Everything that I read said yes, you can be extremely effective as an online teacher, just as effective as you can be as an in-person teacher. But there was literally nothing out there that I could find that talks about science in a hybrid setting where you have both in-person and online students. So, I don’t think being online hindered my ability to teach; I think being hybrid hindered it.
Although she saw the potential for quality online instruction, Morgan remained skeptical about the hybrid approach. She described using a number of technology tools in her efforts to create an engaging learning experience for students, including Pear Deck, Zoom, Edpuzzle, Kahoot, Quizizz, and PhET simulations. She liked Pear Deck so much that she actually envisioned using it every day even with students attending school in person. She explained, “Ideally, I would use Pear Deck every day, even with students all attending in person. I loved it. I was able to check student work really efficiently as they were working.” She also appreciated the communication affordances of Zoom and saw her students who had been less vocal in person engage to a greater extent because of the private chat feature. Morgan described her use of Zoom:
I wish that I could have the hybrid style [teaching both in-person and via Zoom], but with every kid actually in the classroom. I loved the ability to have private conversations over Zoom, like if a kid was acting outrageous in the classroom, I messaged them on Zoom instead of calling attention to their behavior in front of everyone … but I desperately wish they were all in person for things like being able to look at their paper and point to issues, or doing fun hands-on science activities.
There was some overlap in the technology tools that Harris described using. He reported most consistently using Nearpod and Google Classroom, but he also used Edpuzzle, Quizizz, Google Forms, Blooket, and Quizlet for instruction and assessment purposes. After having taught in this format for over a year, Harris reflected, “I have a better idea now of what online tools students themselves enjoy using, making them more invested in the learning.” Similarly, Morgan shared, “I have learned so much about technology and various websites to utilize, and I know they could be transformational if I’m in the classroom while they are using them. These online resources will also be helpful to differentiate.”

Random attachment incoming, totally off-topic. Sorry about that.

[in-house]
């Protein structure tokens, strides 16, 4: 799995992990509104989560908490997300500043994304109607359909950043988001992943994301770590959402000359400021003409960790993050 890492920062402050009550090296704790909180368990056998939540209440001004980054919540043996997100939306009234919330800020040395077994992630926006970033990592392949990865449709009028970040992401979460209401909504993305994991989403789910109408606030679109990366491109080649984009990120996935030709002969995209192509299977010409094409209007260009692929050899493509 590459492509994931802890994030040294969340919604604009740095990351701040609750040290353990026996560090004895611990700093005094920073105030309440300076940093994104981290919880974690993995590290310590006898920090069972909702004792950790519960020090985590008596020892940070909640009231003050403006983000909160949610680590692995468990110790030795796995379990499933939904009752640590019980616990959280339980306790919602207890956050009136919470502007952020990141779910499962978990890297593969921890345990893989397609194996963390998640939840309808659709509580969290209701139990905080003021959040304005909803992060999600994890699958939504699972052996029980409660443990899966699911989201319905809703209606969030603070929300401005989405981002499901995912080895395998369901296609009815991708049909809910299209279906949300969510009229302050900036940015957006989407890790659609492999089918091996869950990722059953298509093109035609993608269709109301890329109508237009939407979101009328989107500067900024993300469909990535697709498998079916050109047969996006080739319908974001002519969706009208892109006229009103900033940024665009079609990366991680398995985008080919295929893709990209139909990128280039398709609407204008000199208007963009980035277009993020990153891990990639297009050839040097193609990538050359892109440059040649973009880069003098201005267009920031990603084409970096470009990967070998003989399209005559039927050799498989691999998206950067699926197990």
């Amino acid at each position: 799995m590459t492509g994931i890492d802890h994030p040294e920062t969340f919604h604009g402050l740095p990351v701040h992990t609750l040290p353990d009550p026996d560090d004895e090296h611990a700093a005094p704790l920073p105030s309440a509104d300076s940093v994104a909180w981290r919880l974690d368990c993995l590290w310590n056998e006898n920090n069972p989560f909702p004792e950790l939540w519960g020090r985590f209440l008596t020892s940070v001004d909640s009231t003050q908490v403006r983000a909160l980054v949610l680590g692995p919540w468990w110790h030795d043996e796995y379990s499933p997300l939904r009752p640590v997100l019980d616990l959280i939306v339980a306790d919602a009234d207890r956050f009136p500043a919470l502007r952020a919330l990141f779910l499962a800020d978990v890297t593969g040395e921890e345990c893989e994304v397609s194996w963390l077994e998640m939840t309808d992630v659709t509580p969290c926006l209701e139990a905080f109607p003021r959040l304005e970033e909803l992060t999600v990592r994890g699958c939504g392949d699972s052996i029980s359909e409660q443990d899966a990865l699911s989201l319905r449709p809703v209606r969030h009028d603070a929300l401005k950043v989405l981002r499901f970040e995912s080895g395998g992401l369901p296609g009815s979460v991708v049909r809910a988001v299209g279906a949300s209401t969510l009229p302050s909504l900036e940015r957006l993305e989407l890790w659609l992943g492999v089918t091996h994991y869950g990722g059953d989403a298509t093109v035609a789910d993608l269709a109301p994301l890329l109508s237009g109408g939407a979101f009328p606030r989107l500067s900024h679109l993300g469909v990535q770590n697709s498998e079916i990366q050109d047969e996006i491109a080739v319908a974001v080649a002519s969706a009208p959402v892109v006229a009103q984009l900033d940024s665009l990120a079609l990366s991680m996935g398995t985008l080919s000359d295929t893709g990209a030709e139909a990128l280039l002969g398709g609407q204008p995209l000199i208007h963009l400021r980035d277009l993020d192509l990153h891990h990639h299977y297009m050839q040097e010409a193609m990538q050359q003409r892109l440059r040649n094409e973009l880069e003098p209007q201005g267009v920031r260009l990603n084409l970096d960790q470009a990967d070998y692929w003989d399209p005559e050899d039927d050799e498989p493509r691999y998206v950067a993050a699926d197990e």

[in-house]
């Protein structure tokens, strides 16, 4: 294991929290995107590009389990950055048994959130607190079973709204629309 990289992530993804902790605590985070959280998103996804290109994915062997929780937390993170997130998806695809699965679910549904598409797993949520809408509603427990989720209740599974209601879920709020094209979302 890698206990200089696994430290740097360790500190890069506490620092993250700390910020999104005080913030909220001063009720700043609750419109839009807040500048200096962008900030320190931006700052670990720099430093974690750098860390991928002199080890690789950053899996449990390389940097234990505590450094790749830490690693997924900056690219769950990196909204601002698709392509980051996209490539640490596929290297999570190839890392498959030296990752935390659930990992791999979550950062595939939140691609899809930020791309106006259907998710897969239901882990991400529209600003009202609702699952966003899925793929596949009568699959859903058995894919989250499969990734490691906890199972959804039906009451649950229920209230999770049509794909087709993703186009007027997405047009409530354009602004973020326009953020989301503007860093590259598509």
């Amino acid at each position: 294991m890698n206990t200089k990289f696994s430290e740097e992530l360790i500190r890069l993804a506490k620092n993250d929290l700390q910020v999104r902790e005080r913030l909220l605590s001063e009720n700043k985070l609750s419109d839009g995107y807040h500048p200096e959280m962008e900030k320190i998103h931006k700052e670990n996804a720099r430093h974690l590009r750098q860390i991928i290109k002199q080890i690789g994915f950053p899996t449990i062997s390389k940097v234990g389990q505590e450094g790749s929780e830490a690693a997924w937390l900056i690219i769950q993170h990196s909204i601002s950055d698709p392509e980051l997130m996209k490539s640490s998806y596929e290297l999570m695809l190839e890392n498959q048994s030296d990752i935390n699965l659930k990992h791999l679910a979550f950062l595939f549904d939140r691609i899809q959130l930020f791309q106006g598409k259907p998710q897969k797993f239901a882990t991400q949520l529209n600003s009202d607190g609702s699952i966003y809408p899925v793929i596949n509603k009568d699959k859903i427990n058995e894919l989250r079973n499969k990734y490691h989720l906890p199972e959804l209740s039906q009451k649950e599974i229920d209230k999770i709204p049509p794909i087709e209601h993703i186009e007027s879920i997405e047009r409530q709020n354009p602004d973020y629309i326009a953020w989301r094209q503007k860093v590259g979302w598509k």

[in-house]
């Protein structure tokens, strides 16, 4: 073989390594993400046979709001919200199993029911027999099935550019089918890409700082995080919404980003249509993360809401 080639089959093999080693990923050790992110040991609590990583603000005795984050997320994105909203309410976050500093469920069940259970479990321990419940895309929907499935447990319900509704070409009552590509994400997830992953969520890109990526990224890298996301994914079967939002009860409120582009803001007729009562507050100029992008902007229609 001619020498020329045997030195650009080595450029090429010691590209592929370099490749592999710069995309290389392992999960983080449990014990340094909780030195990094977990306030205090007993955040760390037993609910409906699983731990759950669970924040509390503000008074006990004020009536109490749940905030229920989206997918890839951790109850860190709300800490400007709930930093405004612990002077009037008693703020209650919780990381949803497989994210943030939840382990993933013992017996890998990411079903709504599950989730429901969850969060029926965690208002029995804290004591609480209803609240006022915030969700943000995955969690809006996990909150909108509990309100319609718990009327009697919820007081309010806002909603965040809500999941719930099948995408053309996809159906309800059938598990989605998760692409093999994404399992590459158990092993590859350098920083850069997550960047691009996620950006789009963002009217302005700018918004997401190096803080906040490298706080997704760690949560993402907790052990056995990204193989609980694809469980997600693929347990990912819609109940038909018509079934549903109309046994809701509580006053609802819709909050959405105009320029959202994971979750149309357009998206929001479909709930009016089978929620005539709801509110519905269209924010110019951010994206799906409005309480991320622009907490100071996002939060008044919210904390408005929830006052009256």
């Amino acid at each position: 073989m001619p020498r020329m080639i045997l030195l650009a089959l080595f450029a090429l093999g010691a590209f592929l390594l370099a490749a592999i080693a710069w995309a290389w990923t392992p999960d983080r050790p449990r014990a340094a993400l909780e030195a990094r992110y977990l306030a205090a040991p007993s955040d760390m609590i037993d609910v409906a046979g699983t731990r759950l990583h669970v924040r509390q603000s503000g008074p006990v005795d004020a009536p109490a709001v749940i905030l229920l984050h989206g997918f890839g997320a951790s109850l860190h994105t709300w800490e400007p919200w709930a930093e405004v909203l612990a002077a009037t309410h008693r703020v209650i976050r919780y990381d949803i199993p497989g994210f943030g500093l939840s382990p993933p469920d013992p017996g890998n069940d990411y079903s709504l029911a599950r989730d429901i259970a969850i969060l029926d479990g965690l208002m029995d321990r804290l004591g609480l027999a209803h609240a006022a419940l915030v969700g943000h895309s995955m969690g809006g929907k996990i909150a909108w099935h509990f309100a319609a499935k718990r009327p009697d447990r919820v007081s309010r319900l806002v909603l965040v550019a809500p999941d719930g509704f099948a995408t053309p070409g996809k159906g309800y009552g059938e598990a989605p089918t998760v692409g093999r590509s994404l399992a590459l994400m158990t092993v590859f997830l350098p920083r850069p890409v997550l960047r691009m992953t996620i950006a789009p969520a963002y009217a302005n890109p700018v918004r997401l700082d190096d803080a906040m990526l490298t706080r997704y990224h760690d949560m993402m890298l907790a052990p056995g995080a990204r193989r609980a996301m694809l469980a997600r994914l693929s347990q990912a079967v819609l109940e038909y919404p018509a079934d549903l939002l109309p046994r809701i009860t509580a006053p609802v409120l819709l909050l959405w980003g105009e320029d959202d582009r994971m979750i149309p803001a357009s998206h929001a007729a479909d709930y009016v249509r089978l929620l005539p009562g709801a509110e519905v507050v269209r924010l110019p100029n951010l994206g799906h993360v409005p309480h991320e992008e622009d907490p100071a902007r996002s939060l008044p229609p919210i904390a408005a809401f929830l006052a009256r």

Both Morgan and Harris described a greater emphasis on student engagement and enjoyment than prior to the pandemic, due to a variety of factors. First, they found classroom management demands were reduced. Harris described:
As a younger, more tech-savvy teacher, online learning has been a great opportunity for me. Because the difficulties I had with classroom management are significantly less of an issue in an online class, I am able to focus more on ways I can engage students and make class exciting for them.
Morgan similarly discussed relief from classroom management pressures with online instruction. She said, “Classroom management was definitely easier online and hybrid. That doesn’t mean it was always easy or that it was perfect, but it was easier.”
Second, they described the removal of some of the typical teacher accountability measures also contributing to an increased focus on student engagement. Harris explained:
Both last year and this year, we didn’t have standardized testing. So, I was like, I can really do whatever I want … I definitely think we test our kids way too much. I get the desire for data, but I think the people who administer those tests are not fully honest with themselves about the costs of the data in terms of the emotional and mental toll on students. The AP [assistant principal] who ran our PLC [professional learning community] wanted to have a data-driven celebration at the beginning of each PLC, and I was like, “That’s ridiculous. I think it’s ridiculous that you only want my celebrations to be driven by data. And I think it takes out the humanity of students a lot.”